“Did you cleanse yourself before entering the place of summoning?” he says, turning to me in the liquid glow that pools like amber in the hollows of his face. “Did you bathe, as I asked?”
“Yes,” I reply, my voice barely even audible; the atmosphere in the room is thick, teeming with something indefinable. “Yes, I washed in a bath filled with salted spring water, and then burned the clothes I’d been wearing.”
“Good.” And he smiles, little white teeth like those of a shark, black eyes blazing.
The substitute daughter has stopped crying. I think she realizes that there is no more use for tears here; she is much more mature than her years. I think of my dead daughter, of her thin face as she lay in the open casket, a white satin shroud hiding her ravaged body. I wish now that I had kissed her lips one final time—perhaps if I had done so none of this would be necessary.
Ifs. Buts. Maybes. It’s all just water flowing into a sea of missed chances, badly timed opportunities. Emotional waste, as Hoodoo likes to call it.
“Turn it on,” he says, not looking at me, staring only at the girl.
I pick the remote control handset up off the floor and point it at the television that sits in the corner opposite the girl. Silent videotaped images of atrocities flare up on the dull screen…inverted people, legs bound tightly in wire, submerged in water-filled steel barrels that are then beaten with big sticks…a screaming man with electrodes attached to his genitals…a Taliban execution in a huge empty football stadium, the sobbing female victim circled by flat-bed trucks, men hanging from the vehicles and jeering as another burly male figure lifts a massive sword above the woman’s exposed neck…
Torture; mutilation; nasty, grubby death. Evil in all its banality.
The girl watches with an expression of utter dread as the tape unspools before her deep brown eyes. The fiery turd sparks and its stench intensifies. I feel sick, defiled. Swallowing bile, I turn to watch Hoodoo as he completes the summoning.
He picks up a large glass jar from the splintered windowsill above the radiator, the girl flinching away from him as far as her bonds allow as he stands over her. He places his fingers in the jar, and then smears the contents across the girl’s face, muddying the places that her weeping had cleaned.
“What’s in the jar?” I can’t help but ask.
“Mud. Blood. Shit. Semen. The building blocks of a homunculus, a Sorcerer’s slave. These base ingredients are also required in this particular kind of summoning.”
The girl tries to avert her face, but Hoodoo stills her with a glance. His eyes are like lasers in the gloom.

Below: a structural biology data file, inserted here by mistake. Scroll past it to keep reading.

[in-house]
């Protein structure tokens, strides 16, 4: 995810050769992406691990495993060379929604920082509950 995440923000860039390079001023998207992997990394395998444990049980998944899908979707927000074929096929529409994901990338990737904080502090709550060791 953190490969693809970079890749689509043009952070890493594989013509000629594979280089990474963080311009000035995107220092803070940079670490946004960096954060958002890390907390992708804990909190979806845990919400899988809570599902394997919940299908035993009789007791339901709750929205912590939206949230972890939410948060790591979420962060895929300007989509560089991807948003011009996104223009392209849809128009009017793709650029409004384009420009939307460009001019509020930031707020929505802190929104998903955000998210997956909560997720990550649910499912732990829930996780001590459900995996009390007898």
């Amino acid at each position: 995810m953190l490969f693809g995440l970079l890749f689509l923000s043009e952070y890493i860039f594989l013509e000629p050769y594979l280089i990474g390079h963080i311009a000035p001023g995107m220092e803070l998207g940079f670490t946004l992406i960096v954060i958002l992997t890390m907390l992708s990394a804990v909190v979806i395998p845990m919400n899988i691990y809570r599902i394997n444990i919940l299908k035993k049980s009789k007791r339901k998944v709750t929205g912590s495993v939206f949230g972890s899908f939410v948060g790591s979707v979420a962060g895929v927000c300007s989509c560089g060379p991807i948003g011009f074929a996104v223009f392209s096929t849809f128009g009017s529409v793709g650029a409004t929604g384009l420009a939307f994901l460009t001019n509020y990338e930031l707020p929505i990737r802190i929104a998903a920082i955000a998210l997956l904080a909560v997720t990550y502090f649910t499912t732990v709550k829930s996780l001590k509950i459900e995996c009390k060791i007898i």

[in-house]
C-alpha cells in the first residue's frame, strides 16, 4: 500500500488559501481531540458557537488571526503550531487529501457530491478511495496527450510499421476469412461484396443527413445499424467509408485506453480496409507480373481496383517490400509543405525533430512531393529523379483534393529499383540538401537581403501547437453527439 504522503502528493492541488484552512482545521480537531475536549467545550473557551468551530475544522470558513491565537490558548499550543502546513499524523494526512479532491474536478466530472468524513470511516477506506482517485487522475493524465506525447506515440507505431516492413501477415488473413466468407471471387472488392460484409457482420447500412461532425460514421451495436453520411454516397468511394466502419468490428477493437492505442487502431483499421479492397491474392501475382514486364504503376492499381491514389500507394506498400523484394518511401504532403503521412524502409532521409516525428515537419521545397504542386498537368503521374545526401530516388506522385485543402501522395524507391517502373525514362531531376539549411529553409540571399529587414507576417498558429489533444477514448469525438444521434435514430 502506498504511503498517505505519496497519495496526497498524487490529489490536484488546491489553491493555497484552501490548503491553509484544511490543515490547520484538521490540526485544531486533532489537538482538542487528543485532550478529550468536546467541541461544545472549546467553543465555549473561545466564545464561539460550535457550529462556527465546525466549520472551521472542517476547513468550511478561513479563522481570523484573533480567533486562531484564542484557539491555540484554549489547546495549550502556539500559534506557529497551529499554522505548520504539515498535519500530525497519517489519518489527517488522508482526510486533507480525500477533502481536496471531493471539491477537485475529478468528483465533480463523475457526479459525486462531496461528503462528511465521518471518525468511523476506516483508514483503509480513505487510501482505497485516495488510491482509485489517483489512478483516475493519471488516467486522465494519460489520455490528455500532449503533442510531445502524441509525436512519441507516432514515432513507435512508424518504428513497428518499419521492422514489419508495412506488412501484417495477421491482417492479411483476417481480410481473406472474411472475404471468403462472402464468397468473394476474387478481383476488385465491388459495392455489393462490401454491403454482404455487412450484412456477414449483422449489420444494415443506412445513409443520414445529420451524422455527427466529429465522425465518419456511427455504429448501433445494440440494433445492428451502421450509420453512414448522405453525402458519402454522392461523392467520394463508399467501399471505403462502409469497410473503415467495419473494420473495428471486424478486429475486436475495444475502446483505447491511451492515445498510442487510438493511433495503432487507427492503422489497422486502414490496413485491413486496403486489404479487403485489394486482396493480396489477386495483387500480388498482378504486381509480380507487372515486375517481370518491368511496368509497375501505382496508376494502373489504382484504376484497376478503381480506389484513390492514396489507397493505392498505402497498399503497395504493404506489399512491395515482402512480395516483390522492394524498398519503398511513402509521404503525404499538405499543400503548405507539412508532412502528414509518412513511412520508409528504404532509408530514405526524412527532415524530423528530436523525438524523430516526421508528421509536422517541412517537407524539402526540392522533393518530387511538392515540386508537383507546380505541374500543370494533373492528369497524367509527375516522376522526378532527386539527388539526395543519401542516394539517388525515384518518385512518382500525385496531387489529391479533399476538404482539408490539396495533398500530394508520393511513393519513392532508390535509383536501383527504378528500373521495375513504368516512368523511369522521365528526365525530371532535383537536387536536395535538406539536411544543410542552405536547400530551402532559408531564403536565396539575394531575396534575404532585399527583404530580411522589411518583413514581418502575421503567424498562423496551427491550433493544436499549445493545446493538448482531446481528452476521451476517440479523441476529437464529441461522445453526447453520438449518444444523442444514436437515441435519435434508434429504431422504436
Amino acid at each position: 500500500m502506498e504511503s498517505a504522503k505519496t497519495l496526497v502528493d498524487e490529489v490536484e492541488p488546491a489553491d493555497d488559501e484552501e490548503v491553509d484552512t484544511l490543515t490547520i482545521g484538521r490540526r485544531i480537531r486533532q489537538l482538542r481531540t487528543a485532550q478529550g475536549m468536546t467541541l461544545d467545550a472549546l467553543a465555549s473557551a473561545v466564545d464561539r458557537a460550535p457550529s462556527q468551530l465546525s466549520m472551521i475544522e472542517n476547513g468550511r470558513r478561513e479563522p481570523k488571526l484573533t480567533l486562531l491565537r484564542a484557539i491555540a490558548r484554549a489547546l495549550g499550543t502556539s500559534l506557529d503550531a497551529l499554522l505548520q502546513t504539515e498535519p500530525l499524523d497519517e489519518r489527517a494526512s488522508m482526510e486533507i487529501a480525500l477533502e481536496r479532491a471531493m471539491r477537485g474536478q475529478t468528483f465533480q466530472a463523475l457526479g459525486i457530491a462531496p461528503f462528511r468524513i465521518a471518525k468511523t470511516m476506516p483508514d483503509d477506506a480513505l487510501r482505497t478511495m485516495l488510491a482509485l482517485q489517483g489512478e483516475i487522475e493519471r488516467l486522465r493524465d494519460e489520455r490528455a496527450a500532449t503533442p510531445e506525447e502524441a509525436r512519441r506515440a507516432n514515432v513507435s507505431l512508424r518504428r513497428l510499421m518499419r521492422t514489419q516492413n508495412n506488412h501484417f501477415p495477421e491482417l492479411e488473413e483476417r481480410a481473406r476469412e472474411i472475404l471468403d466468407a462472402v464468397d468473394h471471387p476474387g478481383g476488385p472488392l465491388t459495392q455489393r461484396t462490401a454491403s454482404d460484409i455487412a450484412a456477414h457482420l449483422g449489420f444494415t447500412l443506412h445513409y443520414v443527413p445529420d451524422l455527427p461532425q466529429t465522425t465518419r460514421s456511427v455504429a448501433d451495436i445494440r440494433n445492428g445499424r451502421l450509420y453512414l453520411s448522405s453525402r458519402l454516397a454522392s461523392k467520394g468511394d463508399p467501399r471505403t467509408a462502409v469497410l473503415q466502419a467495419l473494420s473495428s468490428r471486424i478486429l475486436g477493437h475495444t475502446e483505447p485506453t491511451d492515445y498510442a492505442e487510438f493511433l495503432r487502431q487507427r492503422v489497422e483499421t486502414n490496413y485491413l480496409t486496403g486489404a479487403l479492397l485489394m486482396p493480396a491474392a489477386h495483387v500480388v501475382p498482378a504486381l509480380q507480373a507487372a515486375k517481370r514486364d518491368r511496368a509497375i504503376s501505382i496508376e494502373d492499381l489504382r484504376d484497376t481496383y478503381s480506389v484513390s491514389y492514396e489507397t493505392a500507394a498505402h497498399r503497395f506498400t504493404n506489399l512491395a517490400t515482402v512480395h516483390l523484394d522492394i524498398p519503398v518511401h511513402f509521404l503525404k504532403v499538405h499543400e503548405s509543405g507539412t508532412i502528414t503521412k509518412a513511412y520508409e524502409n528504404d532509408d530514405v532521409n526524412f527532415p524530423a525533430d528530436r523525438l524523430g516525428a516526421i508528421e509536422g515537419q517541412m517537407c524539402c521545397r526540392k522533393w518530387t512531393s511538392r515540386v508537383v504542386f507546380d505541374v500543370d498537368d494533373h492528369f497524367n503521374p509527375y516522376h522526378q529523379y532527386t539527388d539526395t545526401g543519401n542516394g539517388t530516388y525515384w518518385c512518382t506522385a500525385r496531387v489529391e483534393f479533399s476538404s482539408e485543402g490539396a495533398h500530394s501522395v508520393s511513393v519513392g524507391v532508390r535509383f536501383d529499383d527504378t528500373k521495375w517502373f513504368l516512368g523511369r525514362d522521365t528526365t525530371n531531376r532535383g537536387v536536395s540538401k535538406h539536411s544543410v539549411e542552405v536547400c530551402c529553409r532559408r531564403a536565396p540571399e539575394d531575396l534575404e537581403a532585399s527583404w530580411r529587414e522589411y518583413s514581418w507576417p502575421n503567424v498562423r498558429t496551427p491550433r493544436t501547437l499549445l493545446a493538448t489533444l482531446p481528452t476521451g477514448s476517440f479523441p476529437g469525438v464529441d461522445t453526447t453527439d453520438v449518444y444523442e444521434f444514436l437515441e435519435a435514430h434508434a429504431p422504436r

This done, he resumes his low chanting, and performs a peculiar circular little dance step directly in front of the terrified girl. I can hear the building creaking, bricks and timbers settling and cracking: it is as if the very fabric of the place is straining against something. Is this it? The summoning?
Hoodoo returns his attention to the substitute, and draws invisible shapes with his hands in the air; she stares at the gaps between his flying fingers, mesmerized by whatever she sees there.
It could be an illusion caused by the lambent light cast by those squat candles, but the girl’s face seems to swell, as if there is a pressure being exerted from within her head. Then, just as I notice it, the effect has gone.
The candle flames flicker wildly, and then extinguish themselves one by one. Hoodoo raises his hands to the ceiling, staring beyond the plaster and the ruined Artex pattern.
Something brittle and vague as a whisper moves through the small room and passes on without pause. It leaves in its wake a rarified atmosphere, a sense of something other having been here. Ectoplasmic leavings quiver at the apex of walls and ceiling, fading to nothing as I watch.
Hoodoo’s gown billows, as if a strong draught has risen from below, and he tips back his head in some form of ecstasy.
Then all is as it had been before and we are simply two middle-aged men and a half-naked teenage girl in a dusty room above an empty Indian restaurant. The Summoner retreats to a corner with his jar, faces the wall and begins to mumble to himself; the girl sits like a statue, not even blinking.
“Is that it?” I demand. “Is it over? Where’s my daughter, my Patty?”
“We failed,” is all he can say, still staring at the wall and rocking on his heels.
But we didn’t fail; I know it. I can feel it as I look at the girl, at her bright green eyes. Those eyes were brown when I entered the room; now they are the shade of burnished emeralds, and they are on fire.
Hoodoo kicks over the smoking black candles, scattering scented smoke around the room. His boots are loud on the floor; his anger is apparent in his posture.
“We have to go. Finish this. Dispose of the substitute.” With this he points at the girl, and I realize that he intends to kill her—or, perhaps, to force me to do so.
She is unresisting as we drag her down the stairs, a gray blanket thrown over her nudity. Those dragon-green eyes stare dreamily at nothing, and a tiny smile hangs from her lips like a picked scab.
Once in the car, we head out of the city. Hoodoo knows a place, he tells me; a lonely patch of woodland where one can lose a body. As he drives, I glance at the girl in the rearview mirror. She sits in the back with her feet up on the worn leather upholstery, looking out at the dark night sky. Those eyes unnerve me deeply, but for some reason I cannot bring myself to point them out to Hoodoo.
The invocation was not a failure. We summoned something, but it was the wrong something. My murdered daughter still dances across the cosmos, her disembodied soul wailing for substance. But something else sits in this girl with the green-fire eyes, and it watches and waits as the car cuts through the night like a blade.
Hoodoo turns on the car stereo: a classical station. Mozart fills my head, but not my heart. Suddenly, like a premonition of rain, I know that one of us will not survive this night.
Curled between shadows on the stained back seat, the girl suddenly begins to giggle.
“Go to his temple, invocate his aid”
© 2014 – 2016, DarkFuse & individual contributors. All rights reserved.